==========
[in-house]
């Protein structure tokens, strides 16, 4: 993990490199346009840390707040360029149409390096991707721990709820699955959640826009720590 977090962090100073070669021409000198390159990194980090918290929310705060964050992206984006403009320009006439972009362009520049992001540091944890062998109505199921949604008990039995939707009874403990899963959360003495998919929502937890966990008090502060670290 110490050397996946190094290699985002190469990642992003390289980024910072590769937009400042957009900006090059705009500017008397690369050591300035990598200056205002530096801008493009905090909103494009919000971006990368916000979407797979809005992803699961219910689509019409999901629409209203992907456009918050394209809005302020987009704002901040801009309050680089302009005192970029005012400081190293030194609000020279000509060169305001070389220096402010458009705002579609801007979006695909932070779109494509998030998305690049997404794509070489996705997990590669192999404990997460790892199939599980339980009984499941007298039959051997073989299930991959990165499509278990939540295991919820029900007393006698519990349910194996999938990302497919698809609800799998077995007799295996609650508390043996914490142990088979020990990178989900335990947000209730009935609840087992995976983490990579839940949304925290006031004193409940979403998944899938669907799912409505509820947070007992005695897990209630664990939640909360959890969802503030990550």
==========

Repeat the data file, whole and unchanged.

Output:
[in-house]
């Protein structure tokens, strides 16, 4: 993990490199346009840390707040360029149409390096991707721990709820699955959640826009720590 977090962090100073070669021409000198390159990194980090918290929310705060964050992206984006403009320009006439972009362009520049992001540091944890062998109505199921949604008990039995939707009874403990899963959360003495998919929502937890966990008090502060670290 110490050397996946190094290699985002190469990642992003390289980024910072590769937009400042957009900006090059705009500017008397690369050591300035990598200056205002530096801008493009905090909103494009919000971006990368916000979407797979809005992803699961219910689509019409999901629409209203992907456009918050394209809005302020987009704002901040801009309050680089302009005192970029005012400081190293030194609000020279000509060169305001070389220096402010458009705002579609801007979006695909932070779109494509998030998305690049997404794509070489996705997990590669192999404990997460790892199939599980339980009984499941007298039959051997073989299930991959990165499509278990939540295991919820029900007393006698519990349910194996999938990302497919698809609800799998077995007799295996609650508390043996914490142990088979020990990178989900335990947000209730009935609840087992995976983490990579839940949304925290006031004193409940979403998944899938669907799912409505509820947070007992005695897990209630664990939640909360959890969802503030990550």